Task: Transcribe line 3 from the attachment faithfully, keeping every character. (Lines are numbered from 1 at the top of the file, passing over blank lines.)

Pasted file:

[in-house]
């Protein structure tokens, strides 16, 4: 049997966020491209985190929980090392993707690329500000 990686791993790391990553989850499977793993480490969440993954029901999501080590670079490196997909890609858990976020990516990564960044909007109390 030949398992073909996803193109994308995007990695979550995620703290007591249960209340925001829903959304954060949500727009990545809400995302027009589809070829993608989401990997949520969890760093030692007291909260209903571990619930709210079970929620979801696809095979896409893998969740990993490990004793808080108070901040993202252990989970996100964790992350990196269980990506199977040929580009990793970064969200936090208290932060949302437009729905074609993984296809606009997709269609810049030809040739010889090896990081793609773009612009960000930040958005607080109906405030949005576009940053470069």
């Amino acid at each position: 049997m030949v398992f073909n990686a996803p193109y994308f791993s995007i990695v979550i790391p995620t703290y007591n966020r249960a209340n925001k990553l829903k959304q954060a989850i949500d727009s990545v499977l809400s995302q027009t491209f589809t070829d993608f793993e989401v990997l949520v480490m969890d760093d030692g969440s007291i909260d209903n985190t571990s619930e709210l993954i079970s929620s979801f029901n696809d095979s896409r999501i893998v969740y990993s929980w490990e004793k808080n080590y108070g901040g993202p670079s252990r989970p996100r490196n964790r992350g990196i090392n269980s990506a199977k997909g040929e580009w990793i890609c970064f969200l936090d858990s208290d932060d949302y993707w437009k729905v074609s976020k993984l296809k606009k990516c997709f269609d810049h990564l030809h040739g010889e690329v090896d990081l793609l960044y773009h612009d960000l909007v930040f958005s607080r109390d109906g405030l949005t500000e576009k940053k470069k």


């Amino acid at each position: 049997m030949v398992f073909n990686a996803p193109y994308f791993s995007i990695v979550i790391p995620t703290y007591n966020r249960a209340n925001k990553l829903k959304q954060a989850i949500d727009s990545v499977l809400s995302q027009t491209f589809t070829d993608f793993e989401v990997l949520v480490m969890d760093d030692g969440s007291i909260d209903n985190t571990s619930e709210l993954i079970s929620s979801f029901n696809d095979s896409r999501i893998v969740y990993s929980w490990e004793k808080n080590y108070g901040g993202p670079s252990r989970p996100r490196n964790r992350g990196i090392n269980s990506a199977k997909g040929e580009w990793i890609c970064f969200l936090d858990s208290d932060d949302y993707w437009k729905v074609s976020k993984l296809k606009k990516c997709f269609d810049h990564l030809h040739g010889e690329v090896d990081l793609l960044y773009h612009d960000l909007v930040f958005s607080r109390d109906g405030l949005t500000e576009k940053k470069k």